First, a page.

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The relationship between natural outdoor environments and cognitive functioning and its mediators

Zijlema, Wilma L., Triguero-Mas, Margarita, SMITH, Graham, Cirach, Marta, Martinez, David, Dadvand, Payam, Gascon, Mireia, JONES, Marc, GIDLOW, Christopher, HURST, Gemma, MASTERSON, Daniel, ELLIS, Naomi, van den Berg, Magdalena, Maas, Jolanda, van Kamp, Irene, van den Hazel, Peter, Kruize, Hanneke, Nieuwenhuijsen, Mark J. and Julvez, Jordi (2017) The relationship between natural outdoor environments and cognitive functioning and its mediators. Environmental Research, 155. pp. 268-275. ISSN 0013-9351

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Abstract or description

Background
Urban residents may experience cognitive fatigue and little opportunity for mental restoration due to a lack of access to nature. Natural outdoor environments (NOE) are thought to be beneficial for cognitive functioning, but underlying mechanisms are not clear.

Objectives
To investigate the long-term association between NOE and cognitive function, and its potential mediators.

Methods
This cross-sectional study was based on adult participants of the Positive Health Effects of the Natural Outdoor Environment in Typical Populations in Different Regions in Europe (PHENOTYPE) project. Data were collected in Barcelona, Spain; Doetinchem, the Netherlands; and Stoke-on-Trent, United Kingdom. We assessed residential distance to NOE, residential surrounding greenness, perceived amount of neighborhood NOE, and engagement with NOE. Cognitive function was assessed with the Color Trails Test (CTT). Mediation analysis was undertaken following Baron and Kenny.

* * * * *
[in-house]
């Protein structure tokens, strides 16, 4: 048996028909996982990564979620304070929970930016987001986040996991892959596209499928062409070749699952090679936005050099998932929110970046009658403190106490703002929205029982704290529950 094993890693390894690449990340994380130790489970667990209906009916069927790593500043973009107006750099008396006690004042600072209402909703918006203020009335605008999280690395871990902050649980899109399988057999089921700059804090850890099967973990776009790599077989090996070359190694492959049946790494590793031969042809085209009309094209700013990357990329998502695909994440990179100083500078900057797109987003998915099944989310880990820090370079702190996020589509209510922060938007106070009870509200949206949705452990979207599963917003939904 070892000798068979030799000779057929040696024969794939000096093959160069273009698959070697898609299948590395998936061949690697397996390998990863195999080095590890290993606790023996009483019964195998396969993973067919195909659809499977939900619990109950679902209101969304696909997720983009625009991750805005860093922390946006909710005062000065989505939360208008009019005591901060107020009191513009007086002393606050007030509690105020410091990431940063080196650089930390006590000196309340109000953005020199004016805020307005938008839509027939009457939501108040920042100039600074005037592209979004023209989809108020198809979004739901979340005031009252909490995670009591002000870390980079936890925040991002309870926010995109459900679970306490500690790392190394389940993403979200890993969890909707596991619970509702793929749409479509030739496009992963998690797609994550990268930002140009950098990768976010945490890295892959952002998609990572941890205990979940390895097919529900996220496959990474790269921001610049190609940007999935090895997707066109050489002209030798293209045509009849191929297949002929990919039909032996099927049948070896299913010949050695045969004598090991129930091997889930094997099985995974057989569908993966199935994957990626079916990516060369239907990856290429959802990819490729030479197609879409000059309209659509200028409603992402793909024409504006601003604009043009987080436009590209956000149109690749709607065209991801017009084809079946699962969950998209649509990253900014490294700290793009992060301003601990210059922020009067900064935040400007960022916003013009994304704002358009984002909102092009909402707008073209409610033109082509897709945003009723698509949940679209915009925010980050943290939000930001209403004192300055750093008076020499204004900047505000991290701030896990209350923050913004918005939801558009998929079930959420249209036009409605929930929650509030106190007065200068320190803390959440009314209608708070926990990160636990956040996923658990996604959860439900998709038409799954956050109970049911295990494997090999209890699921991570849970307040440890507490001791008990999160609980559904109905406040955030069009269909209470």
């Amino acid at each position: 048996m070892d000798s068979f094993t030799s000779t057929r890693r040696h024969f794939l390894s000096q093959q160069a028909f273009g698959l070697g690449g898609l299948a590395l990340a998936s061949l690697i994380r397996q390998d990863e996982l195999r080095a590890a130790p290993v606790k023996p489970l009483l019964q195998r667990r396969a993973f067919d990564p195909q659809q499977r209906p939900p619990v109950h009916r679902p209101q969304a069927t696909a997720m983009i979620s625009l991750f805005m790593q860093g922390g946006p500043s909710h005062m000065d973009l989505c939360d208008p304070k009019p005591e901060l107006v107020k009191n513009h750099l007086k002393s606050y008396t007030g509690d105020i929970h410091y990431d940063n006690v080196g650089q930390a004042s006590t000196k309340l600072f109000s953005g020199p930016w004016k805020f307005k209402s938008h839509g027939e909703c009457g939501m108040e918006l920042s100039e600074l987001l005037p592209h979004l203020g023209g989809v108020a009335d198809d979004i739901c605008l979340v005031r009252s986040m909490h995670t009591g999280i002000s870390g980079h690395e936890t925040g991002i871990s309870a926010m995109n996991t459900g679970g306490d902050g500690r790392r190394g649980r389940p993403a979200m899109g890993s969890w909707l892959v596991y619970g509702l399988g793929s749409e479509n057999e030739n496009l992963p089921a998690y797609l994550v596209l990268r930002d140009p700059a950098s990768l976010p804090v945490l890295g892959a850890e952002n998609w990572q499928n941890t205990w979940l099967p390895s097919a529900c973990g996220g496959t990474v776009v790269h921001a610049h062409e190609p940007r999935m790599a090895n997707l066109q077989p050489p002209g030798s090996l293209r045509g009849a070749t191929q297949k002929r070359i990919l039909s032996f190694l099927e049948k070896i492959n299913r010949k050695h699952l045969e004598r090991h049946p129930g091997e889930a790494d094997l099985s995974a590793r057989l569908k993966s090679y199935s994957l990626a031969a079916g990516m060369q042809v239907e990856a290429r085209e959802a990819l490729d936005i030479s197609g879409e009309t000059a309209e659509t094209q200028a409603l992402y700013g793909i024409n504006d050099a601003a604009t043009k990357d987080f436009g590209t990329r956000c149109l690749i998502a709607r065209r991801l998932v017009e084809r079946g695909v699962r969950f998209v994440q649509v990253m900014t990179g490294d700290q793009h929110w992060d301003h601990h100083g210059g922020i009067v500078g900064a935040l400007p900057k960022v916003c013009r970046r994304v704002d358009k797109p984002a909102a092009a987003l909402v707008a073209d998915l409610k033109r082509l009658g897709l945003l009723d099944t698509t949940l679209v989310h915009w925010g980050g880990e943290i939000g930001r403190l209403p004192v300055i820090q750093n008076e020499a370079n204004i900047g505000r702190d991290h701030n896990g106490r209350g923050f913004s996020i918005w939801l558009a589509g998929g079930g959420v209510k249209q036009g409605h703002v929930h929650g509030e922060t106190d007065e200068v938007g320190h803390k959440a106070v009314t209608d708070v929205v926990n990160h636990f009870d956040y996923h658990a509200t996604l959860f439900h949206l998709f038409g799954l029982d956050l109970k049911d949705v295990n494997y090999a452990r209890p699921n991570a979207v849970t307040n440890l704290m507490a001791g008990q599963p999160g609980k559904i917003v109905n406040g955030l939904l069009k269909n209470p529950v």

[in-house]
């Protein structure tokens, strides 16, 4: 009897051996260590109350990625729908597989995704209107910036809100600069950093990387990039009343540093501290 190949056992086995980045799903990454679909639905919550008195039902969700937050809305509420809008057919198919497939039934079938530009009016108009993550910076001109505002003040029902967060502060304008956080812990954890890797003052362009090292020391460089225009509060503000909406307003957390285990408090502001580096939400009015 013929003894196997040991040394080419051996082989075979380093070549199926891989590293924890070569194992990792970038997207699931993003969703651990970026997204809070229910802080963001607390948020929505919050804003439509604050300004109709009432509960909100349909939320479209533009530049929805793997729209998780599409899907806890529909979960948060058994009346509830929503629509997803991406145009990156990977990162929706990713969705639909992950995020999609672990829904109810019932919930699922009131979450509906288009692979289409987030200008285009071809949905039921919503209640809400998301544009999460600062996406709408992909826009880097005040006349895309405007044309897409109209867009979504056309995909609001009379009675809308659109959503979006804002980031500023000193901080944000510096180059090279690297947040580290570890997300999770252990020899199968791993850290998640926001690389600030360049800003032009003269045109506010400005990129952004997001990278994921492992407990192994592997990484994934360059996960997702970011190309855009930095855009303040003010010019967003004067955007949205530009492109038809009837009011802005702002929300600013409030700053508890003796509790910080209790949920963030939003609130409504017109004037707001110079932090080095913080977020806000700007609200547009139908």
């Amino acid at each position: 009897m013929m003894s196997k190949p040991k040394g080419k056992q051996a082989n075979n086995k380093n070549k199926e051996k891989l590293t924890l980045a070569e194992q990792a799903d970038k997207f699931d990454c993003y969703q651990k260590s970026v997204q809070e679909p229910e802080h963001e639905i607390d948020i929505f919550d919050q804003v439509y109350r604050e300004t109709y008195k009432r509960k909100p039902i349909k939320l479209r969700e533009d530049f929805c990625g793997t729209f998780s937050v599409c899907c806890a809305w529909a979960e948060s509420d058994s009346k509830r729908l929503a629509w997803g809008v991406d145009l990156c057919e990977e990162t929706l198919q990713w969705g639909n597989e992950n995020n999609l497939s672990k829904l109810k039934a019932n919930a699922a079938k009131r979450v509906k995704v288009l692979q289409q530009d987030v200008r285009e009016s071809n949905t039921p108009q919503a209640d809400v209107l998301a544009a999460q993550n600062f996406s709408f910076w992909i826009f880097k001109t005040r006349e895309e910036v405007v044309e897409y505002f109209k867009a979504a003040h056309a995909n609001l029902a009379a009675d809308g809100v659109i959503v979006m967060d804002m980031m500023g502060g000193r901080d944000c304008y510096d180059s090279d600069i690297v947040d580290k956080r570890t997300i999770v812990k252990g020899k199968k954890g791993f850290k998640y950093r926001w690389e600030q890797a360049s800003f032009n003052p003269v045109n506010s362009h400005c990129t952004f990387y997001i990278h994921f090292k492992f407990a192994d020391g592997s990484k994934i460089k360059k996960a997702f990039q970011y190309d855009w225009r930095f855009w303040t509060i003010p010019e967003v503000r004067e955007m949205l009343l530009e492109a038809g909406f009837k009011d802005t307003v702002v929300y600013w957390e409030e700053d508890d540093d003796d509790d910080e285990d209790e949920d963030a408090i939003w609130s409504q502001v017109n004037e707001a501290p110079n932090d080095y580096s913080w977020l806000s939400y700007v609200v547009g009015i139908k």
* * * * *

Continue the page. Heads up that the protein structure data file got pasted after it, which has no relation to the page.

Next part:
Results
Each 100 m increase in residential distance to NOE was associated with a longer CTT completion time of 1.50% (95% CI 0.13, 2.89). No associations were found for other NOE indicators and cognitive function. Neighborhood social cohesion was (marginally) significantly associated with both residential distance to NOE and CTT completion time, but no evidence for mediation was found. Nor were there indications for mediation by physical activity, social interaction with neighbors, loneliness, mental health, air pollution worries, or noise annoyance.

Conclusions
Our findings provide some indication that proximity to nature may benefit cognitive function. We could not establish which mechanisms may explain this relationship.

Item Type: Article
Faculty: School of Life Sciences and Education > Psychology
Depositing User: Gemma HURST
Date Deposited: 14 Jun 2017 12:33
Last Modified: 15 Mar 2018 16:41
URI: http://eprints.staffs.ac.uk/id/eprint/3226

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